UPDATED: Feb. 28, 2014, at 2:00 p.m.
A movement to limit the size of course sections to 12 students that began among a small group of graduate students last fall has grown into a formal campaign backed by members of the Faculty of Arts and Sciences and endorsed by the University’s Philosophy Department.
At the center of the movement, which has coalesced under the name the Harvard Teaching Campaign in recent weeks, is a petition calling “on the University to fulfill its promises of excellence” by setting the cap.
But much of the support the campaign has found within FAS thus far has been in the form of faculty advocacy. From written endorsements on the campaign’s website to email blasts to class lists, professors have broadened the discussion of section size, including College students as well.
According to Philosophy professor Richard Moran, the Philosophy Department endorsed the campaign for three primary pedagogical reasons and will soon post a statement about the endorsement on its website.
Moran said that the statement has “gained very quick and easy support.”
Specifically, the statement cites inhibited student participation and a poorer teaching experience for teaching fellows that hinders their training as instructors as justification to reduce the size of sections. It also points to increased financial insecurity for graduate students that results from fewer total teaching jobs caused by larger section sizes.
“Increasing the number of teaching sections will cost a tiny percentage of the FAS 1.2 billion dollar budget. This is exactly where Harvard, as an educational institution, should be investing,” the statement reads. The statement concludes by urging other Harvard departments to back the campaign and the petition.
“I think this is an issue where undergraduates, faculty and graduate students are all on the same side,” Moran said.
History professor Daniel L. Smail said he agrees. In an email Wednesday, he urged students enrolled in his class, Culture and Belief 51: “Making the Middle Ages,” to sign the petition, writing that the University investment required would be modest given the educational benefit students would receive.
Smail said that he asked the General Education Office to let him limit the size of sections in the course. CB51’s sections have about 13 students each, he said, adding that he does not think “faculty should generally have to lobby for [small sections].”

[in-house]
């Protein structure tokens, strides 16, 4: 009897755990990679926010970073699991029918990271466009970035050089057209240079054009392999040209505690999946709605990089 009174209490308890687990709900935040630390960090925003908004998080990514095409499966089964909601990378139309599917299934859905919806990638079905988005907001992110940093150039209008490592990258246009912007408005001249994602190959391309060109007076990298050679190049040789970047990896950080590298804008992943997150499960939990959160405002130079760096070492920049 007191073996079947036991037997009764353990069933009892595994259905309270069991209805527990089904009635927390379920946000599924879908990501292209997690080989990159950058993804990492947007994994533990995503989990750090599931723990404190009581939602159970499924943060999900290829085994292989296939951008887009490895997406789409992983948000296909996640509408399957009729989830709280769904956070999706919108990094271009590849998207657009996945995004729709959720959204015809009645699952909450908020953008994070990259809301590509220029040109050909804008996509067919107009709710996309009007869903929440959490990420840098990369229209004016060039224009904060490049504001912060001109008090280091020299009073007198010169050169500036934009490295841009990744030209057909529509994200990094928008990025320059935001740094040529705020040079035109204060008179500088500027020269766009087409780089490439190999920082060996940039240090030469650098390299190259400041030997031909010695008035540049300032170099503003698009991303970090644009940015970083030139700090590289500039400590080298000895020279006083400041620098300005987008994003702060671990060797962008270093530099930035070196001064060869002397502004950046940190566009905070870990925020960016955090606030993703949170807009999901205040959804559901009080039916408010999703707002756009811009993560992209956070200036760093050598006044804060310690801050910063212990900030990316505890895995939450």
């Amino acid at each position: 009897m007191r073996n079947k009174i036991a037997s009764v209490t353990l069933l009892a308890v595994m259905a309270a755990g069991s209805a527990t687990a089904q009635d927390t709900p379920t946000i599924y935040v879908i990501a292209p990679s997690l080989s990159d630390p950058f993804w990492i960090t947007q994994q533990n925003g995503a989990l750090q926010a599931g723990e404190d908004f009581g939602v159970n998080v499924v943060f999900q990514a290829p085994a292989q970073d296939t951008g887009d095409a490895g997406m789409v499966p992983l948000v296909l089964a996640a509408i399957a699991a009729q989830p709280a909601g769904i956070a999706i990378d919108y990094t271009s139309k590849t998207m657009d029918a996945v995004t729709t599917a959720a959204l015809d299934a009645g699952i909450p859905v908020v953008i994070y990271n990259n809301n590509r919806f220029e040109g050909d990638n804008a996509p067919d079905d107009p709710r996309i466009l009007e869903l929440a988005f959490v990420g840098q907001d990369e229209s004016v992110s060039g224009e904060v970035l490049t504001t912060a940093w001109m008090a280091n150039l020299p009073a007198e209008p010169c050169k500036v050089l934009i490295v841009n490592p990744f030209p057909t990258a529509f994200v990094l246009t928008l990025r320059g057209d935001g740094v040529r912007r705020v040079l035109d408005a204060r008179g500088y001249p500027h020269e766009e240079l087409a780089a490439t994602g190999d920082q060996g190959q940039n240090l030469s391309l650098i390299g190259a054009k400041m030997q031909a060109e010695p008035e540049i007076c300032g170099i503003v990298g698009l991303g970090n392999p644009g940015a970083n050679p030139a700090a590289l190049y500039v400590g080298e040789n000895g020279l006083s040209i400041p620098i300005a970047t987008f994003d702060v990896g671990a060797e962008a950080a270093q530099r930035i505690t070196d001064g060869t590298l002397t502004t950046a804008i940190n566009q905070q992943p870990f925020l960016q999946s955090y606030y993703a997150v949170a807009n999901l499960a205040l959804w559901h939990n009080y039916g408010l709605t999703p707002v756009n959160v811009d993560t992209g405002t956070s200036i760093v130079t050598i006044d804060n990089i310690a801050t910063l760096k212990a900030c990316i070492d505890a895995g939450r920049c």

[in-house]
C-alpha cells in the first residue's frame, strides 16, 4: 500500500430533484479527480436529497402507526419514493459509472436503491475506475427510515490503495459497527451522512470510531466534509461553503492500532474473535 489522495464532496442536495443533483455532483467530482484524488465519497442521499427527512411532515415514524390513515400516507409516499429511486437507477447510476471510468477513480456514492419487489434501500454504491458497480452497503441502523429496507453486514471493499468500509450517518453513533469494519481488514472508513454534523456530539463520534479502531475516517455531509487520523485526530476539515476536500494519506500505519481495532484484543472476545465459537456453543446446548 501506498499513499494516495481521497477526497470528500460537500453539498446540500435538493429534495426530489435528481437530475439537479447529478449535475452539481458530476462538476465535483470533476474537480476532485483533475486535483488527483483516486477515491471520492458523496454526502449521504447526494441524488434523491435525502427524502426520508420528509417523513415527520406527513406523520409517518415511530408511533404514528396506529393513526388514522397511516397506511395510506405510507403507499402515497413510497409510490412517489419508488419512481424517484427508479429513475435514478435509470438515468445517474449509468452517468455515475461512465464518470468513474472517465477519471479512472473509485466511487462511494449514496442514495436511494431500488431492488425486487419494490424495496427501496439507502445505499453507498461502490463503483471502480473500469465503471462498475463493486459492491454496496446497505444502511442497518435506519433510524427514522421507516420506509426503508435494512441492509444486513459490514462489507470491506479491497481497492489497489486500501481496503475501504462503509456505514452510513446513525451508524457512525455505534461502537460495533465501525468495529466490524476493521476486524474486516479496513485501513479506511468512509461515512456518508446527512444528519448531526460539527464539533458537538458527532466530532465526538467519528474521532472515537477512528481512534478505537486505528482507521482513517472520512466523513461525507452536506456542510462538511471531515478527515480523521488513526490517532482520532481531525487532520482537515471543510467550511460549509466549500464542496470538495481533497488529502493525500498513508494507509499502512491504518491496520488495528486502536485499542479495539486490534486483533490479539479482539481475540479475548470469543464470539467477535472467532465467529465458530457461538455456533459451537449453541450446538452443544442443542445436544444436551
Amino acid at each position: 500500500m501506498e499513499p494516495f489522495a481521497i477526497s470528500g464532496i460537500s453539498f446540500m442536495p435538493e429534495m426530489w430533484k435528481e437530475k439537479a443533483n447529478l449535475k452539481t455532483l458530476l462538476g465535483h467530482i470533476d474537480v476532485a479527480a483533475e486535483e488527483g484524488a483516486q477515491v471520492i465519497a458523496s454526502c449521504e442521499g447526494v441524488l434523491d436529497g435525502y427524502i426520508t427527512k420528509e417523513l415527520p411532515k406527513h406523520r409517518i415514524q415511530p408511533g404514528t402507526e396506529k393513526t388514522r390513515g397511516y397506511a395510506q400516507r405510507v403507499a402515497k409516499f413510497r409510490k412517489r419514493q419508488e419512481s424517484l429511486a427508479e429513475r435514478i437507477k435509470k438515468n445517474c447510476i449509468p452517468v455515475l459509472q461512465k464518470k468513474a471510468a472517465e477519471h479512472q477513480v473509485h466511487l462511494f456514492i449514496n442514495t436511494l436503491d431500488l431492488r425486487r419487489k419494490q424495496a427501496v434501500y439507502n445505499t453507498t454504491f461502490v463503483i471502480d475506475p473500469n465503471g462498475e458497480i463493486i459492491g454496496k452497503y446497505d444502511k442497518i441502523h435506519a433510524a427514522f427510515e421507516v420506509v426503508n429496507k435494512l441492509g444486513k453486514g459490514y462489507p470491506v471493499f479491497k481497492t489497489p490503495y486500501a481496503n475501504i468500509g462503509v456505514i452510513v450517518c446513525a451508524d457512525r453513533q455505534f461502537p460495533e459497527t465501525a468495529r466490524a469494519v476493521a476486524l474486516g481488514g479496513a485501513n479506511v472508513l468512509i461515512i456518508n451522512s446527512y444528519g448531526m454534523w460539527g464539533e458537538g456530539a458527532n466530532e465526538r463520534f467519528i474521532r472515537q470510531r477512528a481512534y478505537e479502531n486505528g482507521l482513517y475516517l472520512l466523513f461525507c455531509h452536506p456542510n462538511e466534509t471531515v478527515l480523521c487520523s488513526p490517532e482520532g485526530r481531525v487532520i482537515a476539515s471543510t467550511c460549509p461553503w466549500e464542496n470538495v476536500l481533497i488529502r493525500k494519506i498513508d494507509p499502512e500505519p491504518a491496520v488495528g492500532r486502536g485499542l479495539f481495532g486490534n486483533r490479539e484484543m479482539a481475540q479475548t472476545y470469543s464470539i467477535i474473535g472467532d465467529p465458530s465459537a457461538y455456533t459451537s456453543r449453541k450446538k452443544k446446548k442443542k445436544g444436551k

Smail also said that it is his impression that section sizes are currently limited to 18 students, but prior to the 2008-2009 financial crisis, the Office of Undergraduate Education was often able to accommodate smaller section sizes.
Dean of Undergraduate Education Jay M. Harris said that the target section size for most lecture courses is 18 students, though the size “varies depending on the type of course.” For example, for courses with labs, studio courses or “quantitative Methods courses,” the target size is 15 students. For language courses, it varies from 10 to 18 students.
Members of the Teaching Campaign also asked for signatures at a town hall meeting last week, co-sponsored by the group and the Graduate Student Council, that attracted about 40 people. That discussion, which ranged from section sizes to teaching fellow payment to the hiring process for teaching fellows, will be followed by two other similar meetings in March.
At the first town hall meeting, graduate students raised concerns over the size of sections, highlighting the lower-quality discussions, increased work for teaching fellows, and even safety risks in laboratory settings that they said result when sections are too big.
According to an email from one of the petition’s organizers, graduate student John. M. Nicoludis, the document will continue to circulate for the “foreseen future.”
—Staff writer Dev A. Patel can be reached at email@example.com. Follow him on Twitter @dev_a_patel.
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